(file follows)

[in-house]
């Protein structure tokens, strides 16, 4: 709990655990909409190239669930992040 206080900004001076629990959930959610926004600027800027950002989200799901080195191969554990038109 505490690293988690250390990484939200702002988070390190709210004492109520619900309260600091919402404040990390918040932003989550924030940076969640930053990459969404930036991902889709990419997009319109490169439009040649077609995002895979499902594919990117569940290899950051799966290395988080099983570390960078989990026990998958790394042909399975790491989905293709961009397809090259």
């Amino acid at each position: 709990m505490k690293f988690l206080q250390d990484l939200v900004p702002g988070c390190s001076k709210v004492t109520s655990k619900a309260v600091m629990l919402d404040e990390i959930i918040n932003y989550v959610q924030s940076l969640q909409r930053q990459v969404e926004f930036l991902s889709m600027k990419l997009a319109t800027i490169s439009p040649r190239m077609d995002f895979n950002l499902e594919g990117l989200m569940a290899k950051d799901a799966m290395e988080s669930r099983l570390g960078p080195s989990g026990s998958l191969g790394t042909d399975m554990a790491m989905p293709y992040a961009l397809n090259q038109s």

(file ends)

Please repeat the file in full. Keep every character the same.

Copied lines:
[in-house]
């Protein structure tokens, strides 16, 4: 709990655990909409190239669930992040 206080900004001076629990959930959610926004600027800027950002989200799901080195191969554990038109 505490690293988690250390990484939200702002988070390190709210004492109520619900309260600091919402404040990390918040932003989550924030940076969640930053990459969404930036991902889709990419997009319109490169439009040649077609995002895979499902594919990117569940290899950051799966290395988080099983570390960078989990026990998958790394042909399975790491989905293709961009397809090259």
């Amino acid at each position: 709990m505490k690293f988690l206080q250390d990484l939200v900004p702002g988070c390190s001076k709210v004492t109520s655990k619900a309260v600091m629990l919402d404040e990390i959930i918040n932003y989550v959610q924030s940076l969640q909409r930053q990459v969404e926004f930036l991902s889709m600027k990419l997009a319109t800027i490169s439009p040649r190239m077609d995002f895979n950002l499902e594919g990117l989200m569940a290899k950051d799901a799966m290395e988080s669930r099983l570390g960078p080195s989990g026990s998958l191969g790394t042909d399975m554990a790491m989905p293709y992040a961009l397809n090259q038109s």